Alexion’s winning its campaign to switch patients from its blockbuster Soliris to next-gen follow-up Ultomiris. Not content to simply move patients over, though, the company’s taking a swing at a new Ultomiris indication where other candidates have struck out.
The company will start a phase 3 trial for Ultomiris in amyotrophic lateral sclerosis (ALS), an indication with zero approved treatments, the drugmaker said Tuesday.
Instead of painting your typical rosy picture of future success, Alexion CEO Ludwig Hantson admitted it’s a long shot. Basically, ALS is not on Alexion’s list of high-probability wins.
“We are aware that this is a high-risk, high-reward program,” Hantson said Tuesday at the annual J.P. Morgan Healthcare Conference in San Francisco.
Alexion submitted an investigational new drug application to the FDA for Ultomiris in ALS in the fourth quarter and plans to launch the phase 3 study this quarter, the drugmaker said in a release.
The fact that Alexion feels free to take a swing at ALS might come down to its rousing success with Ultomiris. By Jan. 10, the drug had won over 59% of existing U.S. paroxysmal nocturnal hemoglobinuria (PNH) patients who’d been taking its predecessor Soliris. Those numbers come just one year after Ultomiris’ launch and put the drug well on track to Alexion’s internal goal of 70% switching in that indication by mid-year.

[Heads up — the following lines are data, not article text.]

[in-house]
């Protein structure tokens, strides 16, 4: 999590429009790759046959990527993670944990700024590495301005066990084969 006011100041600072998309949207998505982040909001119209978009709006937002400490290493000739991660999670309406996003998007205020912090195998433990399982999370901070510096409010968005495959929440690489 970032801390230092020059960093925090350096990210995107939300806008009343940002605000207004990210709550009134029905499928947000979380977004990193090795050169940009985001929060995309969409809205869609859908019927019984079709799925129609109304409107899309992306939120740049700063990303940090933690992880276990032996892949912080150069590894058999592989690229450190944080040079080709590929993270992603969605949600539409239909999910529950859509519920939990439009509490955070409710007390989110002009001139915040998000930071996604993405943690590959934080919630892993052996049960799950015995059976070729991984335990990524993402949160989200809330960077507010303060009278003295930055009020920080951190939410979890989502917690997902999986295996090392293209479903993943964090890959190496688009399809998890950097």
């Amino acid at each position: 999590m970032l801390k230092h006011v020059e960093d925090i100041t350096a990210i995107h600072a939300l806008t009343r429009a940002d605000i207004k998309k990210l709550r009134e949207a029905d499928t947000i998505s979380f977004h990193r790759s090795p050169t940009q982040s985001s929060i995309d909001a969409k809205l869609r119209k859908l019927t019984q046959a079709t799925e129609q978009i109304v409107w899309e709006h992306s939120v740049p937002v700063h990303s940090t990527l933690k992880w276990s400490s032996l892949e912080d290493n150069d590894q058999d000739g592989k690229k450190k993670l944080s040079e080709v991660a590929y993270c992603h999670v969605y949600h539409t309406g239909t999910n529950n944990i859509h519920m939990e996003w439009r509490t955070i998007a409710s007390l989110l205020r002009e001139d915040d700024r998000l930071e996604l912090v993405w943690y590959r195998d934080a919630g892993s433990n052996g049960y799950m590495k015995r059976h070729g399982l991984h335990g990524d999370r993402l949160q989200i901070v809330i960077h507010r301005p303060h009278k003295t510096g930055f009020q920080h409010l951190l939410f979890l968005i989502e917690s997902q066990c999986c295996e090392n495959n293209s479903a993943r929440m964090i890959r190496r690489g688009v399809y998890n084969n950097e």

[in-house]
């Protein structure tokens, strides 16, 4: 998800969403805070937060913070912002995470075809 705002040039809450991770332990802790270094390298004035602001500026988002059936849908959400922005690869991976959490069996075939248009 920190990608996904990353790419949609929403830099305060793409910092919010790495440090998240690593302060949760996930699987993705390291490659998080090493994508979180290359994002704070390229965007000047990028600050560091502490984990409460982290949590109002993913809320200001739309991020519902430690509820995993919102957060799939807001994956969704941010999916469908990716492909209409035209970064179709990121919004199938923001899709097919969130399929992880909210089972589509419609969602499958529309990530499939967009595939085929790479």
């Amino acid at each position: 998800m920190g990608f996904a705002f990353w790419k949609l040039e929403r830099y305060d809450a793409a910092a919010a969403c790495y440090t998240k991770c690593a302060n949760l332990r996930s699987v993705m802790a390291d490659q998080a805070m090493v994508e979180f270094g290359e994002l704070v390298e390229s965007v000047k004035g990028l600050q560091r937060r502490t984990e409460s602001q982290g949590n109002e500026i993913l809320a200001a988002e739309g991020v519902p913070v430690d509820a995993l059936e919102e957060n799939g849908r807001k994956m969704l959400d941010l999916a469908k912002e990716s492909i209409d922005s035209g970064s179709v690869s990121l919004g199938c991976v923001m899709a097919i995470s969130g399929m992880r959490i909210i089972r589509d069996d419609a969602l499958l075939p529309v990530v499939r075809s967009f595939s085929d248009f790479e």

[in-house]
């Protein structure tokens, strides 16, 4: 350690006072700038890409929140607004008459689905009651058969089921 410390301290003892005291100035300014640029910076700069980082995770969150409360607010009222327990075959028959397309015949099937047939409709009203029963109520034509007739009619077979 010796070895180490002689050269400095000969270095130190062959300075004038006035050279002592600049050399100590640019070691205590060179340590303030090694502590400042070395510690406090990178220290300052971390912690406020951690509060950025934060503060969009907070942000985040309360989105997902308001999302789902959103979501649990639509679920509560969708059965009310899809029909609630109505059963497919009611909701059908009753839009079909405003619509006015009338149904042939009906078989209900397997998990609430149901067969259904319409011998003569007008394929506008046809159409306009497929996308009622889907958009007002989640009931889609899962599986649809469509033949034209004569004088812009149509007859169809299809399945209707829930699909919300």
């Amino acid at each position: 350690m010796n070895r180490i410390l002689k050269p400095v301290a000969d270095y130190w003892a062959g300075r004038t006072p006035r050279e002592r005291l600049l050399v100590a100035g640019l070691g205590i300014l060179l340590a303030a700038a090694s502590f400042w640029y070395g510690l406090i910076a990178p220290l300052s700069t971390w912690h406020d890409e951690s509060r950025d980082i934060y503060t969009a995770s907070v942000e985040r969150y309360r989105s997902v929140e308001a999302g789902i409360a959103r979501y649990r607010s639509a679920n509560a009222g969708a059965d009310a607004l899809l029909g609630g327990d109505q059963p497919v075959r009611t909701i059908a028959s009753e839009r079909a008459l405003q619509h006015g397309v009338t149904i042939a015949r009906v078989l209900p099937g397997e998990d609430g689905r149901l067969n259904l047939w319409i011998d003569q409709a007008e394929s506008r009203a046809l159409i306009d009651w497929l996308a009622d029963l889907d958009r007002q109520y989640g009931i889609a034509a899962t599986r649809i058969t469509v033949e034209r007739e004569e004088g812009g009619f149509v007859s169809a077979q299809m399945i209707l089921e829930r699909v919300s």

Ultomiris’ success helped spur Alexion to 20% quarter-over-quarter revenue growth in the last three months of 2019, the drugmaker said, giving shareholders some breathing room as stalwart Soliris faces challenges on all sides.
Last week, Apellis Pharmaceuticals’ late-stage candidate for PNH topped Soliris in improving patients’ hemoglobin levels at 16 weeks, according to phase 3 head-to-head data released Tuesday. But with the Ultomiris switching campaign going so well, Apellis’ data fell “short by a wide margin” in positioning the drug as a Soliris competitor and should offer a “sigh of relief” to concerned investors, Piper analyst Christopher Raymond said.
Soliris is also facing patent challenges from a number of drugmakers, including Amgen, which was once rumored to be a potential Alexion suitor for a buyout.
Alexion is facing pressure from within despite its recent success. In November, Alexion’s directors opted not to pursue a sale after a “good faith” conversation with Elliott Advisors—an affiliate of infamous proxy brawler Elliott Management, which requested the sale, the company said.
As part of its rebuttal to Elliott’s request, the board touted its corporate strategy, including its “M&A leadership, including evaluating, negotiating and executing on numerous mergers, acquisitions and sales of major companies throughout their careers.”
Hantson backed up that M&A record Tuesday, touting the drugmaker’s recent pickup of biotech Achillion for $ 930 million in December as a diversifying addition to Alexion’s portfolio and “a good reflection of our goal to bring external innovation into this company.”